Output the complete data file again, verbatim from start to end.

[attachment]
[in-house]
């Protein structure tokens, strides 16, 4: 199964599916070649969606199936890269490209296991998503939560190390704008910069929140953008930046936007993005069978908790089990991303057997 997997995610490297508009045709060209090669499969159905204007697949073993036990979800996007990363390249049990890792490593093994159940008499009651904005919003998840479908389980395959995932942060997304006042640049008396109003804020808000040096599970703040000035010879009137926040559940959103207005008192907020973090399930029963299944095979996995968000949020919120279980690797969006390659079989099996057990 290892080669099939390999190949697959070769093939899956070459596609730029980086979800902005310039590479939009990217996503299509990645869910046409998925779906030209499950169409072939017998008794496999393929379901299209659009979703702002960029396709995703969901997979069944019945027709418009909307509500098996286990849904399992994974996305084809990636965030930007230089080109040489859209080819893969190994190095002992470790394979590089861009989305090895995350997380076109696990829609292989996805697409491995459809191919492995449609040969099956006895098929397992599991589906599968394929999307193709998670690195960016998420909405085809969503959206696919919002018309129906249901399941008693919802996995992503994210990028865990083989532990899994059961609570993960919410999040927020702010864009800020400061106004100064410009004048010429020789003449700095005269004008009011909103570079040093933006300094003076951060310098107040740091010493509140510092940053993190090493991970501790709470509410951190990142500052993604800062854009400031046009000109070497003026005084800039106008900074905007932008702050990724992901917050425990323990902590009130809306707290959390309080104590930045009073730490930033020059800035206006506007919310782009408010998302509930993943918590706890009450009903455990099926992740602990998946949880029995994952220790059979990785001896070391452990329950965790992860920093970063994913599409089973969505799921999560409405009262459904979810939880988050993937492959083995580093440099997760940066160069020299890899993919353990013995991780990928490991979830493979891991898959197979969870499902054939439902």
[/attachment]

[in-house]
């Protein structure tokens, strides 16, 4: 199964599916070649969606199936890269490209296991998503939560190390704008910069929140953008930046936007993005069978908790089990991303057997 997997995610490297508009045709060209090669499969159905204007697949073993036990979800996007990363390249049990890792490593093994159940008499009651904005919003998840479908389980395959995932942060997304006042640049008396109003804020808000040096599970703040000035010879009137926040559940959103207005008192907020973090399930029963299944095979996995968000949020919120279980690797969006390659079989099996057990 290892080669099939390999190949697959070769093939899956070459596609730029980086979800902005310039590479939009990217996503299509990645869910046409998925779906030209499950169409072939017998008794496999393929379901299209659009979703702002960029396709995703969901997979069944019945027709418009909307509500098996286990849904399992994974996305084809990636965030930007230089080109040489859209080819893969190994190095002992470790394979590089861009989305090895995350997380076109696990829609292989996805697409491995459809191919492995449609040969099956006895098929397992599991589906599968394929999307193709998670690195960016998420909405085809969503959206696919919002018309129906249901399941008693919802996995992503994210990028865990083989532990899994059961609570993960919410999040927020702010864009800020400061106004100064410009004048010429020789003449700095005269004008009011909103570079040093933006300094003076951060310098107040740091010493509140510092940053993190090493991970501790709470509410951190990142500052993604800062854009400031046009000109070497003026005084800039106008900074905007932008702050990724992901917050425990323990902590009130809306707290959390309080104590930045009073730490930033020059800035206006506007919310782009408010998302509930993943918590706890009450009903455990099926992740602990998946949880029995994952220790059979990785001896070391452990329950965790992860920093970063994913599409089973969505799921999560409405009262459904979810939880988050993937492959083995580093440099997760940066160069020299890899993919353990013995991780990928490991979830493979891991898959197979969870499902054939439902």